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Iridium Next Production to Reach One Satellite Per Week as First Launch Nears

By | June 15, 2016
      Iridium Next Satellites

      Iridium CEO Matt Desch discussing the Iridium Next satellites. Photo: Via Satellite

      [Via Satellite 06-15-2016] With the first launch for Iridium Next now scheduled with SpaceX for September 12, Iridium’s satellite manufacturing partners are preparing to engage in production of the company’s second generation fleet at a rate of one full satellite per week. The $3 billion satellite program, previously delayed by both manufacturing and launch issues, currently remains on track for completion by the end of 2017 as formerly anticipated.

      Iridium Next prime contractor Thales Alenia Space delayed the constellation in 2015 to allow for additional testing time, and during that extended testing, SpaceX’s launch schedule experienced an interruption after its CRS-7 mission for NASA failed. Now Iridium is confident the satellites are ready to go and that once SpaceX completes its first of seven Next launches from Vandenberg Air Force Base in California, it will set in motion the full constellation refresh.

      Iridium’s first two Iridium Next satellites have completed Assembly, Integration and Testing (AIT) at subcontractor Orbital ATK’s Arizona satellite manufacturing facility, the company announced yesterday. Both spacecraft are now slated to ship out to Vandenberg for their pending launch along with eight other Iridium Next satellites. SpaceX is launching 10 Iridium Next satellites at a time using seven Falcon 9 rockets. The total project consists of 81 satellites in Low Earth Orbit (LEO), with 66 active, six spares on orbit and nine spares on the ground.

      “While the program has had some delays, it’s a huge complex program,” Matt Desch, CEO of Iridium, said at a June 14 press conference. “It’s really come together over the last six months or so.”

      Desch said the number of engineers constructing the satellites doubled at Orbital ATK’s facility during the last three months. Though Thales Alenia Space is the prime contractor, Iridium requested to have the satellites completed in the U.S., which is why the satellites completed AIT in Arizona.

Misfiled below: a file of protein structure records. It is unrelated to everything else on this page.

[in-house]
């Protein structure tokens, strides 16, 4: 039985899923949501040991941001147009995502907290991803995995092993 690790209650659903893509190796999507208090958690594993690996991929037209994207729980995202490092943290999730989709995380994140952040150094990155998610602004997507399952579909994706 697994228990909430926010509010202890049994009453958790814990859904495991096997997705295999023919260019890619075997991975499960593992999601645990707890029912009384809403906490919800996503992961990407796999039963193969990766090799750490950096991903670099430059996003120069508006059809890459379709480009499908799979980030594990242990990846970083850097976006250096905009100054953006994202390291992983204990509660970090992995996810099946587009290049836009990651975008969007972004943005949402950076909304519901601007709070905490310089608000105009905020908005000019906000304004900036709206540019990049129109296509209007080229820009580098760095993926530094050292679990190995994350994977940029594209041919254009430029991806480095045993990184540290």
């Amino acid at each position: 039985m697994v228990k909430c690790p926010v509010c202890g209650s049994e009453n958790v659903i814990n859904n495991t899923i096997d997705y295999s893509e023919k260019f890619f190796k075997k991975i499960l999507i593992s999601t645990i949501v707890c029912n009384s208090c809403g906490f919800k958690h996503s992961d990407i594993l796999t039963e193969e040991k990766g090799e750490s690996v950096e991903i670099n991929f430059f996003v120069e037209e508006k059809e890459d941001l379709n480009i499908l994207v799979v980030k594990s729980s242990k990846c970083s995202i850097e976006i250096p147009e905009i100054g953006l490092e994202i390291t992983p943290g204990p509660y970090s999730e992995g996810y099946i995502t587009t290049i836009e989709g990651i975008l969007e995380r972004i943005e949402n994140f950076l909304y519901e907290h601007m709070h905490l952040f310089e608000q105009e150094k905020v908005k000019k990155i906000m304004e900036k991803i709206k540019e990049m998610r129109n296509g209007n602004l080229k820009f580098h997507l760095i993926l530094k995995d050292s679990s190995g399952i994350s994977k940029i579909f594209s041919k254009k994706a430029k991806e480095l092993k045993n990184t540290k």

Iridium Next is the largest commercial satellite program to date for both Thales Alenia Space and Orbital ATK, according to Bertrand Maureau, EVP of telecommunication at Thales Alenia Space, and Frank Culbertson, president of Orbital ATK’s Space Systems Group, respectively. Forty subcontractors in total are working on Iridium Next, and another 30 engineers are planned to join the manufacturing team in order to reach a production cadence of roughly five satellites a month.

      Desch said the first batch of satellites will be completed by July and ready to go by August. The reason the satellites are not launching until September is because Vandenberg has been closed for some time, and once opened, there is a backlog of commercial and government missions ahead of Iridium Next.

       “It is a little later than I hoped to be honest with you, but there are a number of non-SpaceX launches planned in August and early September at Vandenberg, so that is the earliest they could give us for this launch,” explained Desch. “SpaceX is ready, the rocket is ready, the dispensers are ready — so that’s not the issue. The issue is the fact that the range has been closed for a while. Vandenberg is unusually busy in those two months.”

      He added that Iridium does have an advantage by using Vandenberg as its launch site because the company is on a separate queue for SpaceX compared to missions at Cape Canaveral. Desch said Iridium, which is SpaceX’s largest commercial customer, will be a priority for the launch provider at Vandenberg. He also praised SpaceX for the company’s efforts with reusability, but said Iridium will be using all new Falcon 9s for its fleet deployment.